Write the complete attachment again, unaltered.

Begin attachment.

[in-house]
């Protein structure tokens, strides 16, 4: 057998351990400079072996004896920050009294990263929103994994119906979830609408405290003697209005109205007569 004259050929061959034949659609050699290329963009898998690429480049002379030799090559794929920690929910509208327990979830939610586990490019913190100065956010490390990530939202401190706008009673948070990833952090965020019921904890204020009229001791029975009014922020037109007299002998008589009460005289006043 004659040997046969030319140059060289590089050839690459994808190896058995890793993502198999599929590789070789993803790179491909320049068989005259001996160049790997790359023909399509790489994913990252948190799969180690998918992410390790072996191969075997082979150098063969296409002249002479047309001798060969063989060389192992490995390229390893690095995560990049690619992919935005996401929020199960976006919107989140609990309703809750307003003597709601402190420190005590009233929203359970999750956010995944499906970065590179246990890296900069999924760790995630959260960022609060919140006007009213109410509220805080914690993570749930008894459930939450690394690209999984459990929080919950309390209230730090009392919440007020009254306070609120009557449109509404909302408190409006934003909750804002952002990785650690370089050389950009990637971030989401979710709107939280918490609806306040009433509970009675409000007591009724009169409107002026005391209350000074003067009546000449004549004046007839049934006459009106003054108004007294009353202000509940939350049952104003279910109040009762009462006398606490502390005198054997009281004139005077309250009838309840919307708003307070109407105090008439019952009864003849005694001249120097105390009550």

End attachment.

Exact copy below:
[in-house]
């Protein structure tokens, strides 16, 4: 057998351990400079072996004896920050009294990263929103994994119906979830609408405290003697209005109205007569 004259050929061959034949659609050699290329963009898998690429480049002379030799090559794929920690929910509208327990979830939610586990490019913190100065956010490390990530939202401190706008009673948070990833952090965020019921904890204020009229001791029975009014922020037109007299002998008589009460005289006043 004659040997046969030319140059060289590089050839690459994808190896058995890793993502198999599929590789070789993803790179491909320049068989005259001996160049790997790359023909399509790489994913990252948190799969180690998918992410390790072996191969075997082979150098063969296409002249002479047309001798060969063989060389192992490995390229390893690095995560990049690619992919935005996401929020199960976006919107989140609990309703809750307003003597709601402190420190005590009233929203359970999750956010995944499906970065590179246990890296900069999924760790995630959260960022609060919140006007009213109410509220805080914690993570749930008894459930939450690394690209999984459990929080919950309390209230730090009392919440007020009254306070609120009557449109509404909302408190409006934003909750804002952002990785650690370089050389950009990637971030989401979710709107939280918490609806306040009433509970009675409000007591009724009169409107002026005391209350000074003067009546000449004549004046007839049934006459009106003054108004007294009353202000509940939350049952104003279910109040009762009462006398606490502390005198054997009281004139005077309250009838309840919307708003307070109407105090008439019952009864003849005694001249120097105390009550």